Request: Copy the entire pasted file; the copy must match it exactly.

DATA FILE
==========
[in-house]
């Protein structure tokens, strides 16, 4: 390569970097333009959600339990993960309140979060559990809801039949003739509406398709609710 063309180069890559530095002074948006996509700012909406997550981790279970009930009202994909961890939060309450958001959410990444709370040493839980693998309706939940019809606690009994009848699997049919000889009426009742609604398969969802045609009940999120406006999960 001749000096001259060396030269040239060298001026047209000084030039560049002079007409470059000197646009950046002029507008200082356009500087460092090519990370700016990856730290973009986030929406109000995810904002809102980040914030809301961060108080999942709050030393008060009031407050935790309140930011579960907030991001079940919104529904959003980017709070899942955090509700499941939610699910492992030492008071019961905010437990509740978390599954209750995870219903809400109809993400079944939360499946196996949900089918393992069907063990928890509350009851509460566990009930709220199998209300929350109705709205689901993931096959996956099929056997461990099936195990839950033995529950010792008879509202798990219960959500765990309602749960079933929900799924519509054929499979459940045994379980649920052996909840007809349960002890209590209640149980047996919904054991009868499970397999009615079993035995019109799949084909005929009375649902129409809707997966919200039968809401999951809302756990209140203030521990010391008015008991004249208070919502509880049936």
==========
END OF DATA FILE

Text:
[in-house]
């Protein structure tokens, strides 16, 4: 390569970097333009959600339990993960309140979060559990809801039949003739509406398709609710 063309180069890559530095002074948006996509700012909406997550981790279970009930009202994909961890939060309450958001959410990444709370040493839980693998309706939940019809606690009994009848699997049919000889009426009742609604398969969802045609009940999120406006999960 001749000096001259060396030269040239060298001026047209000084030039560049002079007409470059000197646009950046002029507008200082356009500087460092090519990370700016990856730290973009986030929406109000995810904002809102980040914030809301961060108080999942709050030393008060009031407050935790309140930011579960907030991001079940919104529904959003980017709070899942955090509700499941939610699910492992030492008071019961905010437990509740978390599954209750995870219903809400109809993400079944939360499946196996949900089918393992069907063990928890509350009851509460566990009930709220199998209300929350109705709205689901993931096959996956099929056997461990099936195990839950033995529950010792008879509202798990219960959500765990309602749960079933929900799924519509054929499979459940045994379980649920052996909840007809349960002890209590209640149980047996919904054991009868499970397999009615079993035995019109799949084909005929009375649902129409809707997966919200039968809401999951809302756990209140203030521990010391008015008991004249208070919502509880049936």